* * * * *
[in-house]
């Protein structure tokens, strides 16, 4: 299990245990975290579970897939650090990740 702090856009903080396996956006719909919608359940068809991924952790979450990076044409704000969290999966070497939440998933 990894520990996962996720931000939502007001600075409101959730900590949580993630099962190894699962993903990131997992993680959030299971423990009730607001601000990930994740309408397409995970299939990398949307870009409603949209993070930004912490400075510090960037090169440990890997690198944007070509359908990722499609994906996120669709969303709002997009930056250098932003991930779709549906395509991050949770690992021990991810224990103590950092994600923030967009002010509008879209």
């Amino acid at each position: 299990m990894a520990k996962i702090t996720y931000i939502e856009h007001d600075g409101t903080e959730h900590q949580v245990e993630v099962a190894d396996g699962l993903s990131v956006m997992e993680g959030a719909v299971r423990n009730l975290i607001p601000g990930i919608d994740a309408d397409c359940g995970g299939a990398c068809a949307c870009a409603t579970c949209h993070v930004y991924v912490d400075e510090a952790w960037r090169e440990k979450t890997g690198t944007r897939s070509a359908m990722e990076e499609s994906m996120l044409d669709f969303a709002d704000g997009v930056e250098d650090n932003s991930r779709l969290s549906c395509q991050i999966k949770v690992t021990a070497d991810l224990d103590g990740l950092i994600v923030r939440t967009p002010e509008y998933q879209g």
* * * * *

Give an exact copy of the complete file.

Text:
[in-house]
């Protein structure tokens, strides 16, 4: 299990245990975290579970897939650090990740 702090856009903080396996956006719909919608359940068809991924952790979450990076044409704000969290999966070497939440998933 990894520990996962996720931000939502007001600075409101959730900590949580993630099962190894699962993903990131997992993680959030299971423990009730607001601000990930994740309408397409995970299939990398949307870009409603949209993070930004912490400075510090960037090169440990890997690198944007070509359908990722499609994906996120669709969303709002997009930056250098932003991930779709549906395509991050949770690992021990991810224990103590950092994600923030967009002010509008879209």
């Amino acid at each position: 299990m990894a520990k996962i702090t996720y931000i939502e856009h007001d600075g409101t903080e959730h900590q949580v245990e993630v099962a190894d396996g699962l993903s990131v956006m997992e993680g959030a719909v299971r423990n009730l975290i607001p601000g990930i919608d994740a309408d397409c359940g995970g299939a990398c068809a949307c870009a409603t579970c949209h993070v930004y991924v912490d400075e510090a952790w960037r090169e440990k979450t890997g690198t944007r897939s070509a359908m990722e990076e499609s994906m996120l044409d669709f969303a709002d704000g997009v930056e250098d650090n932003s991930r779709l969290s549906c395509q991050i999966k949770v690992t021990a070497d991810l224990d103590g990740l950092i994600v923030r939440t967009p002010e509008y998933q879209g």